Research Article: Lymphocytes and Macrophages Are Infected by Theileria equi, but T Cells and B Cells Are Not Required to Establish Infection In Vivo

Date Published: October 7, 2013

Publisher: Public Library of Science

Author(s): Joshua D. Ramsay, Massaro W. Ueti, Wendell C. Johnson, Glen A. Scoles, Donald P. Knowles, Robert H. Mealey, Ulrike Gertrud Munderloh.

http://doi.org/10.1371/journal.pone.0076996

Abstract

Theileria equi has a biphasic life cycle in horses, with a period of intraleukocyte development followed by patent erythrocytic parasitemia that causes acute and sometimes fatal hemolytic disease. Unlike Theileria spp. that infect cattle (Theileria parva and Theileria annulata), the intraleukocyte stage (schizont) of Theileria equi does not cause uncontrolled host cell proliferation or other significant pathology. Nevertheless, schizont-infected leukocytes are of interest because of their potential to alter host cell function and because immune responses directed against this stage could halt infection and prevent disease. Based on cellular morphology, Theileria equi has been reported to infect lymphocytes in vivo and in vitro, but the specific phenotype of schizont-infected cells has yet to be defined. To resolve this knowledge gap in Theileria equi pathogenesis, peripheral blood mononuclear cells were infected in vitro and the phenotype of infected cells determined using flow cytometry and immunofluorescence microscopy. These experiments demonstrated that the host cell range of Theileria equi was broader than initially reported and included B lymphocytes, T lymphocytes and monocyte/macrophages. To determine if B and T lymphocytes were required to establish infection in vivo, horses affected with severe combined immunodeficiency (SCID), which lack functional B and T lymphocytes, were inoculated with Theileria equi sporozoites. SCID horses developed patent erythrocytic parasitemia, indicating that B and T lymphocytes are not necessary to complete the Theileria equi life cycle in vivo. These findings suggest that the factors mediating Theileria equi leukocyte invasion and intracytoplasmic differentiation are common to several leukocyte subsets and are less restricted than for Theileria annulata and Theileria parva. These data will greatly facilitate future investigation into the relationships between Theileria equi leukocyte tropism and pathogenesis, breed susceptibility, and strain virulence.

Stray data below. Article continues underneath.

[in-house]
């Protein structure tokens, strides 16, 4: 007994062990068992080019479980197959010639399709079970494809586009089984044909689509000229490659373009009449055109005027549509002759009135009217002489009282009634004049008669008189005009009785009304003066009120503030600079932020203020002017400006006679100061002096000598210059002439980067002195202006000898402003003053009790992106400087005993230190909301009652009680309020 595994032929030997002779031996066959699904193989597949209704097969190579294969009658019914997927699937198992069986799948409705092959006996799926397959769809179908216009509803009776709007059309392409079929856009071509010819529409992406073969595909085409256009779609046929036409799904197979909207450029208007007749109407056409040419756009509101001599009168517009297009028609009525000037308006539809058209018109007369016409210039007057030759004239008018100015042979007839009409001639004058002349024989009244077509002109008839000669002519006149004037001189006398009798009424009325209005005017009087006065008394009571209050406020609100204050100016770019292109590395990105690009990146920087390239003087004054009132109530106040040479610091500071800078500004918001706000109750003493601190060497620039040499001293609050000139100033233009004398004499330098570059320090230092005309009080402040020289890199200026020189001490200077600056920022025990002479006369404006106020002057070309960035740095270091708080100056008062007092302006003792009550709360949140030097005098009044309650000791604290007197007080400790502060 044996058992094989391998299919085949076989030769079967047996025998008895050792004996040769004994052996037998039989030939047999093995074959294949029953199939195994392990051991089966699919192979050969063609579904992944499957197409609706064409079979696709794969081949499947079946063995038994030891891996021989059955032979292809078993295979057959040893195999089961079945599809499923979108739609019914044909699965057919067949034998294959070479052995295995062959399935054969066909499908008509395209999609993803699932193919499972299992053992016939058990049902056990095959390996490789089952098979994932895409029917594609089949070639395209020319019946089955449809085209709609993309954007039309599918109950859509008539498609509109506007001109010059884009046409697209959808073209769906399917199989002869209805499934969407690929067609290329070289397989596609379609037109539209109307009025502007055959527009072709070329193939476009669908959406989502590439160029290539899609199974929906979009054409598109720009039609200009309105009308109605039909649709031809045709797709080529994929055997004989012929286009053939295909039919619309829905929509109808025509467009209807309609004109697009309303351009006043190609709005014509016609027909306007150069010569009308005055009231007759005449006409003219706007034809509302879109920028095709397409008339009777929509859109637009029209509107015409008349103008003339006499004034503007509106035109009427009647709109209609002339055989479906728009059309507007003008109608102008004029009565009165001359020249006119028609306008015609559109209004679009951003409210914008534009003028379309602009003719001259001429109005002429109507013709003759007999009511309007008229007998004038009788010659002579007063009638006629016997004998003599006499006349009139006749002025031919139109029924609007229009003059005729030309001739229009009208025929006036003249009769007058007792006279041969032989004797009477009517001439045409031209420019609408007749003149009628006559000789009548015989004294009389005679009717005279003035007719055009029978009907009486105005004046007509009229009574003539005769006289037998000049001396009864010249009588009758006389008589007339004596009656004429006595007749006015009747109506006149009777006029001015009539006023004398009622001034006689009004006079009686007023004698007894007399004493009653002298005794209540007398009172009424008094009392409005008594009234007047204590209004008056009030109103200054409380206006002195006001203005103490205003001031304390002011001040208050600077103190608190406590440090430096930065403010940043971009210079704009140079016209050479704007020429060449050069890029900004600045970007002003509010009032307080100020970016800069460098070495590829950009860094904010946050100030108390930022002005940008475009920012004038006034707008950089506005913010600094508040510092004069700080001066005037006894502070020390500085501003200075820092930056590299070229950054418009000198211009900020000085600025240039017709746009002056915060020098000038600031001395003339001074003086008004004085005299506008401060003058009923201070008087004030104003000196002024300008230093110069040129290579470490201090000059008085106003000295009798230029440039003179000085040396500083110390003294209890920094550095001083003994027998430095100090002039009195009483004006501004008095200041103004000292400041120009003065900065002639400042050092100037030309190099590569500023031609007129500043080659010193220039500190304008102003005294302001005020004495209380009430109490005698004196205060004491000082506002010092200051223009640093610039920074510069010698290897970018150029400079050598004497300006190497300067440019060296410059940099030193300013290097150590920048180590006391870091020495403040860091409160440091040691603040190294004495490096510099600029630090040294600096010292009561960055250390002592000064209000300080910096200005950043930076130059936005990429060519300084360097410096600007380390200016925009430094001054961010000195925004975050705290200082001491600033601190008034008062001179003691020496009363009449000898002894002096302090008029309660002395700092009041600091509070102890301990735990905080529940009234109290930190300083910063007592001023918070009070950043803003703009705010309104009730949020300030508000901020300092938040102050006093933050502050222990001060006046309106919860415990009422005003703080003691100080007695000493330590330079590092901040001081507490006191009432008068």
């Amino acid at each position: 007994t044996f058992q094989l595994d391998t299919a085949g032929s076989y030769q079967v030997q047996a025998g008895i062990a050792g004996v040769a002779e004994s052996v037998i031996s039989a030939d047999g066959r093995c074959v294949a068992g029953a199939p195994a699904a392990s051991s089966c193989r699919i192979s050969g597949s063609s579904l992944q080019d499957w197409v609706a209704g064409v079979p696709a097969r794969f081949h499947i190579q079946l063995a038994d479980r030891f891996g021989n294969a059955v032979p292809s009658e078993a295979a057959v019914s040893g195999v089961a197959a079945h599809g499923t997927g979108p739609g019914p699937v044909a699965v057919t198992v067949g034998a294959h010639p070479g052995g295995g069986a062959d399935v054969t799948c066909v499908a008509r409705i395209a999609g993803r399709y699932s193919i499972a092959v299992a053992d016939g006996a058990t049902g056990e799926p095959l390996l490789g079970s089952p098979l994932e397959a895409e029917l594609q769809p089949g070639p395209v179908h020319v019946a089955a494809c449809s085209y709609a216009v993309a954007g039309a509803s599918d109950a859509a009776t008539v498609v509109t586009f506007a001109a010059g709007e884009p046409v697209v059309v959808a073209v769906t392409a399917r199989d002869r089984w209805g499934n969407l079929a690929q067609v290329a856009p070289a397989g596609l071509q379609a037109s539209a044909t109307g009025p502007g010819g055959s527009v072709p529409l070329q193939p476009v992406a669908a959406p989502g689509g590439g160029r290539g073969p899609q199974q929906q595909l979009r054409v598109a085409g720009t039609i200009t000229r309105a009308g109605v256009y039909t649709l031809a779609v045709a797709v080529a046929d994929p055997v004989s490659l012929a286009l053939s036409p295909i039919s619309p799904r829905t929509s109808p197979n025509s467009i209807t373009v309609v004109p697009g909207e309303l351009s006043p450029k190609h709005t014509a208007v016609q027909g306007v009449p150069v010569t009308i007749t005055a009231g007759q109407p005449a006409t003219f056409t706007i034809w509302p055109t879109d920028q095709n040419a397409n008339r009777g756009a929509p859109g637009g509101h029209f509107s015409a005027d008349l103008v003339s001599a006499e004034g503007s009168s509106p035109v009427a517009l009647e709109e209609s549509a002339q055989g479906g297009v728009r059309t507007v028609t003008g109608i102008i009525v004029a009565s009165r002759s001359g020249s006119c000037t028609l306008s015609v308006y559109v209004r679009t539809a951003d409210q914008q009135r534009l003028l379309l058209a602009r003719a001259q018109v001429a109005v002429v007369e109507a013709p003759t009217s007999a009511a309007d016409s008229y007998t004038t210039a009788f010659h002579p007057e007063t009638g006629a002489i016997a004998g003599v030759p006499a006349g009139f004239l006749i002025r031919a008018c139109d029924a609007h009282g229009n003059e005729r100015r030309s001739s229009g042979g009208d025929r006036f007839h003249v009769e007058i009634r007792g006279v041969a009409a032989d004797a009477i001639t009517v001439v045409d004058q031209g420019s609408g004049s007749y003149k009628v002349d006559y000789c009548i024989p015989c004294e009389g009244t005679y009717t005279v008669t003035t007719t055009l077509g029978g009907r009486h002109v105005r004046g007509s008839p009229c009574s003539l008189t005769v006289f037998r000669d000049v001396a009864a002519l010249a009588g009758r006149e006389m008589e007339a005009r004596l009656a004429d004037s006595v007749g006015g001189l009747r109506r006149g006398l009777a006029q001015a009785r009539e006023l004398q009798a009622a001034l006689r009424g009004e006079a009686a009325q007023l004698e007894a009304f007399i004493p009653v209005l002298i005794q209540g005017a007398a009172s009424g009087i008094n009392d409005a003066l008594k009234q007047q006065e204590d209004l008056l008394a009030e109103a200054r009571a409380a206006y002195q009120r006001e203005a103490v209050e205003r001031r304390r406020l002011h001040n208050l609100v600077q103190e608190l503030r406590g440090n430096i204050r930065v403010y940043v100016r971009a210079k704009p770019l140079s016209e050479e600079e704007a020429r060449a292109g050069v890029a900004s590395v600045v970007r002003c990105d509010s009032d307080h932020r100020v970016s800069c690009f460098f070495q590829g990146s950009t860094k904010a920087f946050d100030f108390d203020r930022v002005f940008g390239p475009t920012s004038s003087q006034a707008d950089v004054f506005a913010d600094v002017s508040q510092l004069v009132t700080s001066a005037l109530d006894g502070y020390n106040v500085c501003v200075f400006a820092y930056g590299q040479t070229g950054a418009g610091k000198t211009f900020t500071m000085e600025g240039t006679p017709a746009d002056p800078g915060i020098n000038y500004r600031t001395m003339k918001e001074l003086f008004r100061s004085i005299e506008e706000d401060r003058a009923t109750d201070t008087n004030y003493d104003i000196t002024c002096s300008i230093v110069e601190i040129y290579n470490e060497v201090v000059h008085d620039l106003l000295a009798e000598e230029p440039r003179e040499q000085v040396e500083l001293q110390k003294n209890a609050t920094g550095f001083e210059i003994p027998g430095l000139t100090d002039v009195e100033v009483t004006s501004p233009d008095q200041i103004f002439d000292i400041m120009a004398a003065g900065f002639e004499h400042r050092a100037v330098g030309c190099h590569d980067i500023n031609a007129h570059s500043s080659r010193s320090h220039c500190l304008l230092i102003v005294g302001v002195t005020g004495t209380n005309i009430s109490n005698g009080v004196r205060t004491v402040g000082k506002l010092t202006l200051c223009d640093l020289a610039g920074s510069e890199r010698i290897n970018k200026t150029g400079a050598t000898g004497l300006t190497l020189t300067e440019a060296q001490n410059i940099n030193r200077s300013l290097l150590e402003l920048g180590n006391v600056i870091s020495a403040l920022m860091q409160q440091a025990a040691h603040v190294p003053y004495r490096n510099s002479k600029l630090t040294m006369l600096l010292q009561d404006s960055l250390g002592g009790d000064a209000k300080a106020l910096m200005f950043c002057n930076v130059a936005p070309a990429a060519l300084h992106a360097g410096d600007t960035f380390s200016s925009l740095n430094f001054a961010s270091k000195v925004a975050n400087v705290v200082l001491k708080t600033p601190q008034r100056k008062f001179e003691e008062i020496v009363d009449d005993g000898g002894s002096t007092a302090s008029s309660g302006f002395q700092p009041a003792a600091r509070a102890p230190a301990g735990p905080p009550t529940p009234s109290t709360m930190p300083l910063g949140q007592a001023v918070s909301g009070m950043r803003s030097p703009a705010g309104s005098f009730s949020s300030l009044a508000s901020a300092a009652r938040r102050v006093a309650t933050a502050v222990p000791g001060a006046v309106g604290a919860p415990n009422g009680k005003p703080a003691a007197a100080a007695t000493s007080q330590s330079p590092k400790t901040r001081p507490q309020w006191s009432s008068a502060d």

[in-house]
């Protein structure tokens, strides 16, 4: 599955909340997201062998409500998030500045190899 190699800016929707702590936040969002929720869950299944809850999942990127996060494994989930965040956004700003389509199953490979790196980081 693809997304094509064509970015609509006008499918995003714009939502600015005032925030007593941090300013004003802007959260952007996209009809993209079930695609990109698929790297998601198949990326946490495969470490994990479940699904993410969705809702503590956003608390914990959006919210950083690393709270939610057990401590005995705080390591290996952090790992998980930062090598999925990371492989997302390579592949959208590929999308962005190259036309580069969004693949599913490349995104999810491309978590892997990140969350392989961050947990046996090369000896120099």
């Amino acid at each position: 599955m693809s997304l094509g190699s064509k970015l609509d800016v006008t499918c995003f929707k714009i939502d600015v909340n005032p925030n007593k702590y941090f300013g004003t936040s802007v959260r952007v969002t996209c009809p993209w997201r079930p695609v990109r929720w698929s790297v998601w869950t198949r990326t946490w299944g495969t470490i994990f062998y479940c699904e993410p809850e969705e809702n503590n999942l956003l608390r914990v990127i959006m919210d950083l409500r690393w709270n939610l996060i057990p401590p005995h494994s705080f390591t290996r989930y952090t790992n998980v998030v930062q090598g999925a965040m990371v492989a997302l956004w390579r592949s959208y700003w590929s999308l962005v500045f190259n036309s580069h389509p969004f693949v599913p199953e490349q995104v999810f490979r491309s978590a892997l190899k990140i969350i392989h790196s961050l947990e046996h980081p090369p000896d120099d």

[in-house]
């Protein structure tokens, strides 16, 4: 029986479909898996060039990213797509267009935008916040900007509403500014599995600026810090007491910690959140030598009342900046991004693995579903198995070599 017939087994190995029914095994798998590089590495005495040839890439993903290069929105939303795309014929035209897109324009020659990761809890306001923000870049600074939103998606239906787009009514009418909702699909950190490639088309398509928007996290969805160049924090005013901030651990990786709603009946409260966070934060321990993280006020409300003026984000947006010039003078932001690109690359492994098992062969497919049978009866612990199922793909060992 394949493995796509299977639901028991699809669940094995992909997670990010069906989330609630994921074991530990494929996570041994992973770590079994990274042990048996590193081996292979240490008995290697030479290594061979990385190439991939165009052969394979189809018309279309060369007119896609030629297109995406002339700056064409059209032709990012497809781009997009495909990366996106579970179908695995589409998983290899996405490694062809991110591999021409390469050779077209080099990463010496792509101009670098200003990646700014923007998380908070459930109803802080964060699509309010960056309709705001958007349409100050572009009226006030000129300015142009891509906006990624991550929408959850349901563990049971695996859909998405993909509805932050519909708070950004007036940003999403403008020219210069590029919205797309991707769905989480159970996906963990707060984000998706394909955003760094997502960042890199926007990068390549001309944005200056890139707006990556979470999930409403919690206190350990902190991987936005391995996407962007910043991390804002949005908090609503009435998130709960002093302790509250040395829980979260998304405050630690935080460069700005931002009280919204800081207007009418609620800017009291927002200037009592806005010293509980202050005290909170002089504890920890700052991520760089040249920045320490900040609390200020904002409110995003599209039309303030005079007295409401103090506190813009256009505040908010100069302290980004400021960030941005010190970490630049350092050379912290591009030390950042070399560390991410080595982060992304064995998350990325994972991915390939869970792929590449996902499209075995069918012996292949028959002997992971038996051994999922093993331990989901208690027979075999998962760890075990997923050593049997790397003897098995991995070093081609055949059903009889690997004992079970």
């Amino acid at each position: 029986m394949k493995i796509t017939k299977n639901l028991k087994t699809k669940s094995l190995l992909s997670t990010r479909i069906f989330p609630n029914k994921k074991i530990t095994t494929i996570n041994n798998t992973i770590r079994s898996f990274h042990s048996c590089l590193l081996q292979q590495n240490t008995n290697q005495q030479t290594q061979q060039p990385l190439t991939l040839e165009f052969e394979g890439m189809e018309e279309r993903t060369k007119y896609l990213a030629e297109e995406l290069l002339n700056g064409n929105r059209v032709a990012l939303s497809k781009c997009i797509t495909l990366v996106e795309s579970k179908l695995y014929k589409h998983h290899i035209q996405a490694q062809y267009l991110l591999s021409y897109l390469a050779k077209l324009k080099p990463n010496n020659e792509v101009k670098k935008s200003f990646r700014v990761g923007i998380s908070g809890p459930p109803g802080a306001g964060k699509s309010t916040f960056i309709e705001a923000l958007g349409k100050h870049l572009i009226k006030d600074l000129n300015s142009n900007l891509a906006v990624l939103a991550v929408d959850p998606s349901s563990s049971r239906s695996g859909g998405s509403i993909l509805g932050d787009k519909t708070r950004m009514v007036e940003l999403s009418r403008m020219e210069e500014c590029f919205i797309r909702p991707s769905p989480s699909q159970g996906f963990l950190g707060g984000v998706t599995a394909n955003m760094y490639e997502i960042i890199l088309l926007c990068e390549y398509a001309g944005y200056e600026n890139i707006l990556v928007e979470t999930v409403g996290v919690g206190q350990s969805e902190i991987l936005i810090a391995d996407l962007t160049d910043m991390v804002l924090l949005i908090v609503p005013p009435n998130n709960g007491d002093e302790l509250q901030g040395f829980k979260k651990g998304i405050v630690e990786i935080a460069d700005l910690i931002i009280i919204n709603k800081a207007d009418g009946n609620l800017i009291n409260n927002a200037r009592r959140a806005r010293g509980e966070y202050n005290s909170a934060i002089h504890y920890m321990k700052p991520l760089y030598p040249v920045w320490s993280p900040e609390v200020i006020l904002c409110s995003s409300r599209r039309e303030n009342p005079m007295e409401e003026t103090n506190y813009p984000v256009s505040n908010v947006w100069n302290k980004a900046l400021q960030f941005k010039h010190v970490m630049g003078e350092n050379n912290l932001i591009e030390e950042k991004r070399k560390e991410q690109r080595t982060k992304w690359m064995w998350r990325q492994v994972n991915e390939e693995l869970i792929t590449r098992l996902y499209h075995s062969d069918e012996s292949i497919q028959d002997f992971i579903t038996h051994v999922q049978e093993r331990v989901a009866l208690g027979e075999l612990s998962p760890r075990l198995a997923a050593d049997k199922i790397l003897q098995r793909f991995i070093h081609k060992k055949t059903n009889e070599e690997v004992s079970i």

Partial Text

Theileria equi is a tick-transmitted apicomplexan hemoprotozoan parasite that causes acute hemolytic disease (equine piroplasmosis) and persistent infection of wild and domestic equids throughout the world [1], [2]. The life cycle of Theileria equi is biphasic in the mammalian host, with a period of intraleukocyte development (pre-erythrocytic schizogony) followed by patent erythrocytic parasitemia [3], [4]. The pre-erythrocytic stage of T. equi has not been associated with clinical disease in equids and relatively little work has been done to characterize host-parasite interaction during this phase of infection. In vitro and in vivo, tick-transmitted T. equi sporozoites infect mononuclear leukocytes and differentiate into multinucleated schizonts (schizogony), which further divide to form erythroinvasive merozoites [4]. Based on morphology, schizont-infected cells have been characterized as lymphocytes, but this finding has not been confirmed [3], [4]. Conversely, the leukocyte tropism is very well described for two close relatives of T. equi, Theileria annulata and Theileria parva[5]. The aforementioned Theileria spp. are bovine pathogens that infect both leukocytes and erythrocytes; however, unlike T. equi, the diseases caused by T. annulata (Tropical Theileriosis) and T. parva (East Coast Fever) are largely due to the transformation and dissemination schizont-infected leukocytes and lymphoproliferation [6]–[9].

In previous studies, T. equi schizont-infected cells have been characterized in vitro and ex vivo as lymphocytes based on their microscopic and ultrastructural morphology [4], [41], [42]. The subtle differences between lymphocyte and monocyte/macrophage morphology (e.g. amount of cytoplasm, nuclear shape) are, however, distorted by intracytoplasmic schizont development and precludes determining the specific identity of infected cells. The present study was designed to resolve the phenotype of schizont-infected cells in vitro and determine if lymphocytes were required to establish infection in vivo. Flow cytometric analysis of PBMC infected in vitro demonstrated that T. equi infected B lymphocytes, T lymphocytes, and monocyte/macrophages. Subsequent immunefluorescent microscopic analysis confirmed that the vast majority of cells labeled with T. equi antigen specific mAb contained schizonts within their cytoplasm; however, there were rare cells that had small, punctate foci of immunoreactivity with the EMA 1/2 mAb along the outer margin of the cell. Since all cultures examined contained merozoites released from infected leukocytes, it could not be determined if these small foci of immunoreactivity were sporozoites arrested during initial invasion, merozoites attached to the host cell membrane, or simply immunoreactive debris within the culture. Regardless, these findings demonstrate for the first time that the host cell range of T. equi extends to include both lymphocytes and monocyte/macrophages, making it the most promiscuous among related Theileria spp. (T. annulata and T. parva).

 

Source:

http://doi.org/10.1371/journal.pone.0076996